Avnet is a distributor with two primary business segments: it sells semiconductors and other parts to electronics manufacturers, and it sell servers, storage systems and other IT goods to corporate buyers. In an interview with Tech Trader Daily today, Vallee says his take away is that consumer demand right now is holding up better than IT spending.
Vallee notes that the company had a surprise disappointment right at the end of the March quarter, in part due to a fall off in demand for servers. Vallee says there was no comparable issue this time; it was, he says “a more normalized finish.” He said revenue from the components business this quarter was above the high end of its guidance range, but that the “technology solutions” business, which sells to IT departments, was just below the low end of guidance.
It is fair to say we are still seeing a mild amount of weakness in IT spending, but that our components business is holding up reasonably well.
In the components business, Vallee says the company is seeing a “stable but subdued” environment in both the Americas and Europe. He notes that European revenue looks like a growth region in dollars but contracted in Euros for five quarters in a row before growing in Q2. Americas growth is in the low single digits. Asia/Pacific is growing, but slower than a year ago.
The IT business, he says, saw weakness again in both the Americas and Europe. He says there was particular weakness in Germany, Italy and the U.K., three of the largest European markets.
Vallee says he is expecting “normal seasonality” in the summer quarter. He says things look “stable…solid…flattish…consistent.” From a macro view, Vallee says he hopes the worst is behind us, but that he is not expecting a rapid recovery.
The company’s troubles in the IT segment in the March quarter were due specifically to slower server demand; Avnet is a reseller for servers from Sun Microsystems (JAVA), Hewlett-Packard (HPQ) and IBM (IBM). He notes that there was strong sequential growth in the June quarter, but that servers are still showing negative growth on a year-over-year basis. He says storage, on the other hand, was up more than 30% on a year-over-year basis, and that networking and security also were strong. Vallee says he would not be surprised if servers are down four quarters in a row, which would mean two more still to go.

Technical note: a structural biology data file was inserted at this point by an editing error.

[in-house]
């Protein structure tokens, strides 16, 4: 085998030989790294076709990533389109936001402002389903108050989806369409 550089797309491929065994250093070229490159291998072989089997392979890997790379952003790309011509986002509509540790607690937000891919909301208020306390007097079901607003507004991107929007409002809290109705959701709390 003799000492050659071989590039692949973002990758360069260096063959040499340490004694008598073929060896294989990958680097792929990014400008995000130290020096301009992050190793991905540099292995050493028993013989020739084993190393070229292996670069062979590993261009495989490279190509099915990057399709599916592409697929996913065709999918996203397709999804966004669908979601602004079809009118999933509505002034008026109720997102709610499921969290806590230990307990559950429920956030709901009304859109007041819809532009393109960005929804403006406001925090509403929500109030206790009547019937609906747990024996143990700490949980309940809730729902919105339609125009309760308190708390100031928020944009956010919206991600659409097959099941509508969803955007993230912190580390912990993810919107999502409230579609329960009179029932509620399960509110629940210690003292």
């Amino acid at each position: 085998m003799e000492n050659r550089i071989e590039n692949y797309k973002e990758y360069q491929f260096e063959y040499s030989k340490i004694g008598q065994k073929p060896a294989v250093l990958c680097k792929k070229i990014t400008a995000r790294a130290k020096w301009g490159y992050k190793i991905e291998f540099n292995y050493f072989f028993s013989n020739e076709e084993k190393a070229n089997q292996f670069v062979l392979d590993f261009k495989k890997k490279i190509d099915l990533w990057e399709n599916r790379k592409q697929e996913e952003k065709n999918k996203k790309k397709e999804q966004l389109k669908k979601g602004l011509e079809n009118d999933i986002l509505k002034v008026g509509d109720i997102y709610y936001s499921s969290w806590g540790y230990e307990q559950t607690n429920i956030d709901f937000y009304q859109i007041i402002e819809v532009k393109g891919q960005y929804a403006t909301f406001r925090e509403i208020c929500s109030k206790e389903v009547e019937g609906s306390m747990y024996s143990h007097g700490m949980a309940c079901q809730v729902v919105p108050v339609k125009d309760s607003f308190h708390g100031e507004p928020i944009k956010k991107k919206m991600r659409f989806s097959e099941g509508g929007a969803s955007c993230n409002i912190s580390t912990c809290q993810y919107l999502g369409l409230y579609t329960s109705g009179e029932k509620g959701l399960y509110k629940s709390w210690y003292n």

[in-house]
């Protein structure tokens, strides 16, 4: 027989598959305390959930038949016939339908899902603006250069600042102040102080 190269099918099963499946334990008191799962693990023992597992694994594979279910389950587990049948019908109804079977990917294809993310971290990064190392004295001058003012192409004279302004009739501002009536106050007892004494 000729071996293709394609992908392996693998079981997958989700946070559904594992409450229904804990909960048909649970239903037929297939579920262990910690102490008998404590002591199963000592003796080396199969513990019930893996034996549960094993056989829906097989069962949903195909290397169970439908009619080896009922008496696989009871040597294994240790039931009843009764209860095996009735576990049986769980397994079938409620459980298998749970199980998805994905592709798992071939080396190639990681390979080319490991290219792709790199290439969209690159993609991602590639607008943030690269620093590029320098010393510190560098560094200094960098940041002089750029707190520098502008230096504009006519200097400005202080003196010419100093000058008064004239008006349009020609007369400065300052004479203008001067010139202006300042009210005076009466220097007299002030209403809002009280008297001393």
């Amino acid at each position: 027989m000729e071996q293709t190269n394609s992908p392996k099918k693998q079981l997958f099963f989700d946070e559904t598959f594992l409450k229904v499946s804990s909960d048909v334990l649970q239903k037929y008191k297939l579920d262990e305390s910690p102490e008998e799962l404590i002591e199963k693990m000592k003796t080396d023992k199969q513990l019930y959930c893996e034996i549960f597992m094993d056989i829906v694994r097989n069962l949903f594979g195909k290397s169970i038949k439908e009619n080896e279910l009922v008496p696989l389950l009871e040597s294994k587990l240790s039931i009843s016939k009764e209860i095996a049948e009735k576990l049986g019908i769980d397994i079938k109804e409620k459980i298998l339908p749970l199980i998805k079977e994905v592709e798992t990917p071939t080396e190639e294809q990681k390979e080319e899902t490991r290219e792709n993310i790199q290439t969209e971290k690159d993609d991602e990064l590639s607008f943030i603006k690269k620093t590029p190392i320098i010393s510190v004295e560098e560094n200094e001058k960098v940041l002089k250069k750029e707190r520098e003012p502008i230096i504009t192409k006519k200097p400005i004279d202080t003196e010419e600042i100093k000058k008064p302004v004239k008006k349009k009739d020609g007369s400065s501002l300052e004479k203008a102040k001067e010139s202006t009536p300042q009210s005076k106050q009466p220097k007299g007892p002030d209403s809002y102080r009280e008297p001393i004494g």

Vallee thinks conditions improve next year. When IT budgets are set for 2009, in November and December, he thinks people will know that while the environment may not be great, neither are we having a meltdown. He thinks “the competitive forces that drive IT spending will be omnipresent, and budgets will be raised.”
Finally, a few words about the company’s September quarter guidance: the company expects profits of 70-74 cents a share, which would put the midpoint 2 cents below the Street consensus of 74 cents. Vallee thinks the Street may have been 1-2 cents shy on their estimates for the impact of stock-options related compensation expense in the quarter. But he also noted that the company did 3 accretive acquisitions in the quarter, which should have at least partially offset that. Vallee also notes that the September quarter is the seasonally weakest for the company, typically providing just 20% of annual income; he thinks some analysts may not have gotten the seasonality right.
Vallee did not give any full year guidance, but he does note that the Street’s current numbers look “very conservative.”
Avnet closed the day up 0.1%, or 3 cents, to $28.88.